I recently asked three good friends why they read First Things:
First Things raises readers above the daily considerations and struggles. It is the only place that connects to what’s of primary importance—relation with God. I come away edified, more intelligent, and reflecting upon the things that are worth reflecting on. It’s the only magazine I read cover to cover and recommend to others.
Catholic, Jewish, Protestant, and Muslim contributors share in the enterprise. First Things brings a humanism that doesn’t dilute but takes convictions seriously. It is generous toward difference and yet enriches everybody. In our moment we are looking for guidance, how to think about politics and culture. Everyone is looking for vision. This is what makes First Things special.
First Things is rooted in something older. It has a higher allegiance, and so it has some critical distance, which helps it best serve America.
One of these friends is a speechwriter in D.C., one is a graduate student at a top university, and one is working in the nonprofit world to encourage greater accountability in the Church. First Things reaches thousands like them—readers who are inspired by the thoughts in our pages and eager to bring those thoughts to their various roles in the public square. They edify their families, educate their colleagues, and point our country and religious institutions in a better direction.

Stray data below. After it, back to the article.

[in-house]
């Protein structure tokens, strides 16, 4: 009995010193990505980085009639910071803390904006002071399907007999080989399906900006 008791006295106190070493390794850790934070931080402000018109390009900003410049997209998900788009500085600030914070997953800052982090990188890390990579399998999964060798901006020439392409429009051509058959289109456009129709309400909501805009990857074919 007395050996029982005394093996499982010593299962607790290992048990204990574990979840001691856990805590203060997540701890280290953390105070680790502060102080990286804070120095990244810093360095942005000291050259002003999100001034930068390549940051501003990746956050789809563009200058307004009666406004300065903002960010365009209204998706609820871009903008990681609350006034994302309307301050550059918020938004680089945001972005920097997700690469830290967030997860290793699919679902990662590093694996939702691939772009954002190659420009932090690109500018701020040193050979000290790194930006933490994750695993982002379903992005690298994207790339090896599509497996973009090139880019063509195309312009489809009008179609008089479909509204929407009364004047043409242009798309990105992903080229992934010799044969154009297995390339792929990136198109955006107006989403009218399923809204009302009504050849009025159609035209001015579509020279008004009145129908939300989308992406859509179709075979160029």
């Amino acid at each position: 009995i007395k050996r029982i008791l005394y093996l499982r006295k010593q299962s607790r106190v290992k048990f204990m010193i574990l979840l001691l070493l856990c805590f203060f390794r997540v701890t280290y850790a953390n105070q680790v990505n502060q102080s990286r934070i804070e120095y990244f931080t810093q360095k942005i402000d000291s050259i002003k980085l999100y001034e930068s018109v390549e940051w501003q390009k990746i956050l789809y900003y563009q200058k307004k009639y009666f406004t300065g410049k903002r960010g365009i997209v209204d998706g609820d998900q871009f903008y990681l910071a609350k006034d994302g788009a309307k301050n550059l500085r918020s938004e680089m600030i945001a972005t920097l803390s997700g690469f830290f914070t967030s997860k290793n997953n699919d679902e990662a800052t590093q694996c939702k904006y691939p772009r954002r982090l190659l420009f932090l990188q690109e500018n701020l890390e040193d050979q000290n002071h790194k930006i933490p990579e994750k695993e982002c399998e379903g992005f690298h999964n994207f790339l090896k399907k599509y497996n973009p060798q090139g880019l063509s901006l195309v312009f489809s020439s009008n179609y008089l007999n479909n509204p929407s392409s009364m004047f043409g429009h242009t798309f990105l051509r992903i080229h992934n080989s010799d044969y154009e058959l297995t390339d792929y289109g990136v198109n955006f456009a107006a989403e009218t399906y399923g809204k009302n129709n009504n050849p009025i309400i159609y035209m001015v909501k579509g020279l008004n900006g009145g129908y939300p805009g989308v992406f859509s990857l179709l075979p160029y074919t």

I speak regularly with many First Things readers and donors. As director of development, it is my job to ask them to support this important enterprise. Many are eager to help because their lives have been enriched by First Things. Furthermore, they see themselves as part of a community tightly united by shared convictions. First Things plays an indispensable role in strengthening that community with its clear voice of truth, cultural analysis, and moral leadership.
We are in the middle of our spring campaign to raise $500,000 by early July. If First Things has aided your thinking or encouraged you to engage more bravely in the public square, please make a gift today.
Thank you for your support.
Eduardo Andino is director of development for the Institute on Religion and Public Life.